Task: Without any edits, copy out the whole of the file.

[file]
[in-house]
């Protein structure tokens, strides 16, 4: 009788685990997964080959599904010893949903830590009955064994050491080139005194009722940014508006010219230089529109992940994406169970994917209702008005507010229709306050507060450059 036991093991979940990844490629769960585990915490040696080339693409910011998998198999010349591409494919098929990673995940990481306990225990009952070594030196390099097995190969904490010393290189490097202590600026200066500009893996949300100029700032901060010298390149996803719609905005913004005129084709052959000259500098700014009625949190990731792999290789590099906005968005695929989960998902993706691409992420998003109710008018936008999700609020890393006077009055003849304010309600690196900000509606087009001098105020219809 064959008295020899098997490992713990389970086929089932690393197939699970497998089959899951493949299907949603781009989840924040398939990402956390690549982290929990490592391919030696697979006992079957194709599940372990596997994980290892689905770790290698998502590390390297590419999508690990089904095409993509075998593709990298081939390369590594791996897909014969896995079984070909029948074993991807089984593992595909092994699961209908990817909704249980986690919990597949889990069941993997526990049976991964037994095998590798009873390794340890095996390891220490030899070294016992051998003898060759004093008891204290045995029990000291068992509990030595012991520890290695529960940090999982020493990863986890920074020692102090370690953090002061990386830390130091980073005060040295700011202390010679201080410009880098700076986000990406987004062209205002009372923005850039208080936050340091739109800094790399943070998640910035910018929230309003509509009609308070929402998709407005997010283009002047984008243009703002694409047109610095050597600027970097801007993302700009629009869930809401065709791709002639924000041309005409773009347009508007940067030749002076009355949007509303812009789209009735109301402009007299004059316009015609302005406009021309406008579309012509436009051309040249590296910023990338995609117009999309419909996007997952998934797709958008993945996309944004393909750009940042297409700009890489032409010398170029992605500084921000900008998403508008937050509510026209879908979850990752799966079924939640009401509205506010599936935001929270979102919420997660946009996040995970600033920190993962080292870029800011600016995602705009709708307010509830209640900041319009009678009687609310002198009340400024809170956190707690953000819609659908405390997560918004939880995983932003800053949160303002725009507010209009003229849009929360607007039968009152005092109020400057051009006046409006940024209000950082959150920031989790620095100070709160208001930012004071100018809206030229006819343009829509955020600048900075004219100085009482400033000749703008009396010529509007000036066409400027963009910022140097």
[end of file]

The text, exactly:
[in-house]
């Protein structure tokens, strides 16, 4: 009788685990997964080959599904010893949903830590009955064994050491080139005194009722940014508006010219230089529109992940994406169970994917209702008005507010229709306050507060450059 036991093991979940990844490629769960585990915490040696080339693409910011998998198999010349591409494919098929990673995940990481306990225990009952070594030196390099097995190969904490010393290189490097202590600026200066500009893996949300100029700032901060010298390149996803719609905005913004005129084709052959000259500098700014009625949190990731792999290789590099906005968005695929989960998902993706691409992420998003109710008018936008999700609020890393006077009055003849304010309600690196900000509606087009001098105020219809 064959008295020899098997490992713990389970086929089932690393197939699970497998089959899951493949299907949603781009989840924040398939990402956390690549982290929990490592391919030696697979006992079957194709599940372990596997994980290892689905770790290698998502590390390297590419999508690990089904095409993509075998593709990298081939390369590594791996897909014969896995079984070909029948074993991807089984593992595909092994699961209908990817909704249980986690919990597949889990069941993997526990049976991964037994095998590798009873390794340890095996390891220490030899070294016992051998003898060759004093008891204290045995029990000291068992509990030595012991520890290695529960940090999982020493990863986890920074020692102090370690953090002061990386830390130091980073005060040295700011202390010679201080410009880098700076986000990406987004062209205002009372923005850039208080936050340091739109800094790399943070998640910035910018929230309003509509009609308070929402998709407005997010283009002047984008243009703002694409047109610095050597600027970097801007993302700009629009869930809401065709791709002639924000041309005409773009347009508007940067030749002076009355949007509303812009789209009735109301402009007299004059316009015609302005406009021309406008579309012509436009051309040249590296910023990338995609117009999309419909996007997952998934797709958008993945996309944004393909750009940042297409700009890489032409010398170029992605500084921000900008998403508008937050509510026209879908979850990752799966079924939640009401509205506010599936935001929270979102919420997660946009996040995970600033920190993962080292870029800011600016995602705009709708307010509830209640900041319009009678009687609310002198009340400024809170956190707690953000819609659908405390997560918004939880995983932003800053949160303002725009507010209009003229849009929360607007039968009152005092109020400057051009006046409006940024209000950082959150920031989790620095100070709160208001930012004071100018809206030229006819343009829509955020600048900075004219100085009482400033000749703008009396010529509007000036066409400027963009910022140097």